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Independence Institute Writers In The News

Posted by on Jun 28 2011 | Constitutional Law, Health Care, health control law, Kopelization, obamacare, PPC, U.S. Constitution

Independence Institute writers have been a busy crew recently, publishing works on issues that include out-of-control public sector hiring, challenges to Obamacare, Governor Hickenlooper’s poor veto choices, and correcting misinterpretations of the U.S. Constitution. Let’s get to it.

Senior Fellow Fred Holden’s piece on how public sector hiring has dramatically outpaced private sector hiring in Colorado can be found here in the Salida Mountain Mail newspaper, or here in the Summit Daily newspaper. This article is a must read, but fair warning, there is math involved. Money quote:

To meet the rate of government job growth, 165,000 more private sector jobs would have been necessary. “Created government jobs,” however, increased by 7,299 – 707 “classified” and, 6,644 “non-unclassified.” For comparison, a more recent analysis from 2005-10 showed total jobs grew by 1 percent – government up 6.9 percent, private down .2 percent, with 132,000 non-government jobs required to match government job growth.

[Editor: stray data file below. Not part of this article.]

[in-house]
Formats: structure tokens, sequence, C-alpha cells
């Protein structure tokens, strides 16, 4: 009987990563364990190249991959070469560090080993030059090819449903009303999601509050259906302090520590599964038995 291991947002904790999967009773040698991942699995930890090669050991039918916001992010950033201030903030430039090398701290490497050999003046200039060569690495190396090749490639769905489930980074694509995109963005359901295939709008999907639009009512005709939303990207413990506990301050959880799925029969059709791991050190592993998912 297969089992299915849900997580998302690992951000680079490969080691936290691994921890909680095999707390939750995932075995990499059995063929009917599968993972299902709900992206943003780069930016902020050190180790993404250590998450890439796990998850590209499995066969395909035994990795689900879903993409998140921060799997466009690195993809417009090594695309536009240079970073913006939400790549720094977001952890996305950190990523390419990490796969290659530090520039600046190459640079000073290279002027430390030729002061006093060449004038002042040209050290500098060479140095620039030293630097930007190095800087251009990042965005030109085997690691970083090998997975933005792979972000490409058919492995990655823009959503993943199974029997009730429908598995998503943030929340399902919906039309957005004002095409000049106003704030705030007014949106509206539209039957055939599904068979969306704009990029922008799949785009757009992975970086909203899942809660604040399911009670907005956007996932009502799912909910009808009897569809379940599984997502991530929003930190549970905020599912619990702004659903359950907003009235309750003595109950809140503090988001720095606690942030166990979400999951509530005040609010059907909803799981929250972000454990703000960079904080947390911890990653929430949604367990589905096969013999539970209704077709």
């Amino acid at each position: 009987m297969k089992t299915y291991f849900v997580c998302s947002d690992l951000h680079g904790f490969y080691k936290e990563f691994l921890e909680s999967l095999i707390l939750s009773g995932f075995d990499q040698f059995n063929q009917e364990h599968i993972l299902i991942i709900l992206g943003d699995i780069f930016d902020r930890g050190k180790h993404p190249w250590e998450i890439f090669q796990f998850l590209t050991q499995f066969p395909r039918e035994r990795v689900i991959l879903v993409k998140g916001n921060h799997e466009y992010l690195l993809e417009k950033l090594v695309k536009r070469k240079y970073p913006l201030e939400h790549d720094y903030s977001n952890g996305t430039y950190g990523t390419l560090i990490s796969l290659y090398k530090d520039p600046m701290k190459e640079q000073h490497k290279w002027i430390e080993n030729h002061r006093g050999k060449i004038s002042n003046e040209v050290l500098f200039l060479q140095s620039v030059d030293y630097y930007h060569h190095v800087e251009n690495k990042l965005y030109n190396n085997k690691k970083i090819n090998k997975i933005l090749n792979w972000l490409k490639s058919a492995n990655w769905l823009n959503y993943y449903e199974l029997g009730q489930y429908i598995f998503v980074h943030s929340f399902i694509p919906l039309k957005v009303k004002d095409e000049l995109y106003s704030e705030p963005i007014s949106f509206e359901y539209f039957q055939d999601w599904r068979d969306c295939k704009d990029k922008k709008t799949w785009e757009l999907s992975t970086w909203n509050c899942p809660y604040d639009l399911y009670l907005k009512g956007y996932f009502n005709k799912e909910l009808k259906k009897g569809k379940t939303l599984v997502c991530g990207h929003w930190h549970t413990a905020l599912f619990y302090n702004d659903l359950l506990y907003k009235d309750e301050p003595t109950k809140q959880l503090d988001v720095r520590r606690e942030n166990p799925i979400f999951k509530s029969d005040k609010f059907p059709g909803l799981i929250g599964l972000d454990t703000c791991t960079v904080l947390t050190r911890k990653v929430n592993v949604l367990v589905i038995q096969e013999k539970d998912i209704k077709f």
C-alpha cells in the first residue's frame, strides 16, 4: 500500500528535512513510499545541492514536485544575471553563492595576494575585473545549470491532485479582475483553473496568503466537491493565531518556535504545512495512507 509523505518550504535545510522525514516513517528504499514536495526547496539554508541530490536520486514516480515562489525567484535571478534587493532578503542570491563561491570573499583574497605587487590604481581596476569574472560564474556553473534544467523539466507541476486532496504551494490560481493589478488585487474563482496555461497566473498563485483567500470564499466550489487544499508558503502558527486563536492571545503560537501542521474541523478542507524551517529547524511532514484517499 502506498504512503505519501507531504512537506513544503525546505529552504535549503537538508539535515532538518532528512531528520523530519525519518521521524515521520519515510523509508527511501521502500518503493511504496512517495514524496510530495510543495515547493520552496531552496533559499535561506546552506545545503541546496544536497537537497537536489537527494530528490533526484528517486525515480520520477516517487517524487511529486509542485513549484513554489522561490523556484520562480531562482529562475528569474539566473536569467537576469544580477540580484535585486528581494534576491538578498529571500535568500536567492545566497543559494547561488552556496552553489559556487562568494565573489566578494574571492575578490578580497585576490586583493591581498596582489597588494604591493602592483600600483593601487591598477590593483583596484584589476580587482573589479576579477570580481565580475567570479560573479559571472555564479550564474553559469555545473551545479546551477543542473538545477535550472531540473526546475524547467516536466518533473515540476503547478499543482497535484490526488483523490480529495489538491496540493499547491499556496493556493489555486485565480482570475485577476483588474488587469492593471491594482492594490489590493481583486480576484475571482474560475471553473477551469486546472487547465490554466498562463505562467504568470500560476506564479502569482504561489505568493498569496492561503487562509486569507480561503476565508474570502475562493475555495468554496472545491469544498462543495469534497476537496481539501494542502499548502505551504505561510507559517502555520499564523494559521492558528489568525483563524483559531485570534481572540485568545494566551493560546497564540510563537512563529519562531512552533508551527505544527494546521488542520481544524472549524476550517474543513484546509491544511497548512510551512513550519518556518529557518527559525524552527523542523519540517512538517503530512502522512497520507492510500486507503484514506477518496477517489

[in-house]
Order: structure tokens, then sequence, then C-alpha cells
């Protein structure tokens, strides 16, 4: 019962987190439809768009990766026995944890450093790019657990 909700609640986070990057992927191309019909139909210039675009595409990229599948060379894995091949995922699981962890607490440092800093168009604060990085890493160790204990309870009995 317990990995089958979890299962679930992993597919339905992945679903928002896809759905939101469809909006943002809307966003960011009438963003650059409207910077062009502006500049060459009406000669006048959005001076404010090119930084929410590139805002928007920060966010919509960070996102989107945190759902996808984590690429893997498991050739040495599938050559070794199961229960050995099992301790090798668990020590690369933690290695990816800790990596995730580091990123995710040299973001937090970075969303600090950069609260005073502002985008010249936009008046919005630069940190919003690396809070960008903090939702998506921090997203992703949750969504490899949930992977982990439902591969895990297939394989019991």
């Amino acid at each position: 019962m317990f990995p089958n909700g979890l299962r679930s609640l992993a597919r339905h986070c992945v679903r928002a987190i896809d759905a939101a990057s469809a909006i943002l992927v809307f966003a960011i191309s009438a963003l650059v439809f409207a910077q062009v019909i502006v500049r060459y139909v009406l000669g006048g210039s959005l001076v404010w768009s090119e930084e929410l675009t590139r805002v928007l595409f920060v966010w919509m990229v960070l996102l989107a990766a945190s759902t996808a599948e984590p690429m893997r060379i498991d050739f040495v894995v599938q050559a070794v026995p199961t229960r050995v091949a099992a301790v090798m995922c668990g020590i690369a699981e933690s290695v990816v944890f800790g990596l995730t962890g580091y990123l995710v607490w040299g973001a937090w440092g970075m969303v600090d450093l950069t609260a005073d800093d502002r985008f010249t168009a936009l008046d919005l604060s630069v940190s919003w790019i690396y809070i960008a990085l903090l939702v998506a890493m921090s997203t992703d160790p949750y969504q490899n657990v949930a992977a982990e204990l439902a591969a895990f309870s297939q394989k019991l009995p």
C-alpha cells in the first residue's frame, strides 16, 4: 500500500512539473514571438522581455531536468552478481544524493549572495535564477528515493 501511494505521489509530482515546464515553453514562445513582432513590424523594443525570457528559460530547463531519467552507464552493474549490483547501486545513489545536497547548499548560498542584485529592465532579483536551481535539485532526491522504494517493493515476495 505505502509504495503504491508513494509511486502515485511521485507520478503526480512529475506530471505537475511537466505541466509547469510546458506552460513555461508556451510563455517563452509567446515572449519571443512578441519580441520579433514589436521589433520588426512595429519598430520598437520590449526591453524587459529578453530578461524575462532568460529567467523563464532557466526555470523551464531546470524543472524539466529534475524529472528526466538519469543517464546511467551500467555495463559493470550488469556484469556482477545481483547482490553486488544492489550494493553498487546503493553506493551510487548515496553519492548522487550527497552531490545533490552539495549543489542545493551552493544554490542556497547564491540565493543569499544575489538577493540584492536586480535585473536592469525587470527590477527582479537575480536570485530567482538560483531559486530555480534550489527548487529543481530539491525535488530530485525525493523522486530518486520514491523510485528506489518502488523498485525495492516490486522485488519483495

In short, public sector growth is out of control.

Over at the Health Policy Solutions website, Research Director Dave Kopel lays out all the ongoing constitutional challenges to the “Patient Protection and Affordable Care Act” (PPACA, aka Obamacare) that the U.S. Supreme Court could potentially hear in its next session. Writes Dave:

When the PPACA was moving through Congress, there was a lot of bluster from proponents of the law, who insisted that there were absolutely no potential constitutional problems. Most famously, House Speaker Nancy Pelosi scoffed “Are you serious?” to a journalist’s question about the law’s constitutionality. As it turns out, there are a lot of serious questions. Rather than being solidly grounded in established constitutional law doctrine, the PPACA pushes into several gray areas. That doesn’t mean that the appellate courts and then the Supreme Court will rule against the PPACA, but it does mean that to uphold the PPACA, courts will have to break new doctrinal ground.

Writing in the Boulder Daily Camera, research associate and health care blogger Brian Schwartz makes the case that Governor Hickenlooper erred in vetoing Senate Bill 213, which would have raised enrollment fees for some families in CHP+, a state-run heath plan for children. As Brian notes:

CHP+ and its counterparts in other states “crowd out” commercial insurance such that parents drop commercial coverage to enroll. MIT economist and past Obama advisor Jonathan Gruber finds a “crowd-out rate of about 60 percent.” The reverse is also true. When parents drop CHP+, some buy insurance. The Congressional Budget Office reported that in 2005, between 50 and 77 percent of kids in households with incomes affected by SB 213 had commercial insurance.

Also, be sure and check out Constitutional Scholar Rob Natelson’s takedown of Time magazines’ recent cover story by Richard Stengel on the (incorrect) meaning of the U.S. Constitution.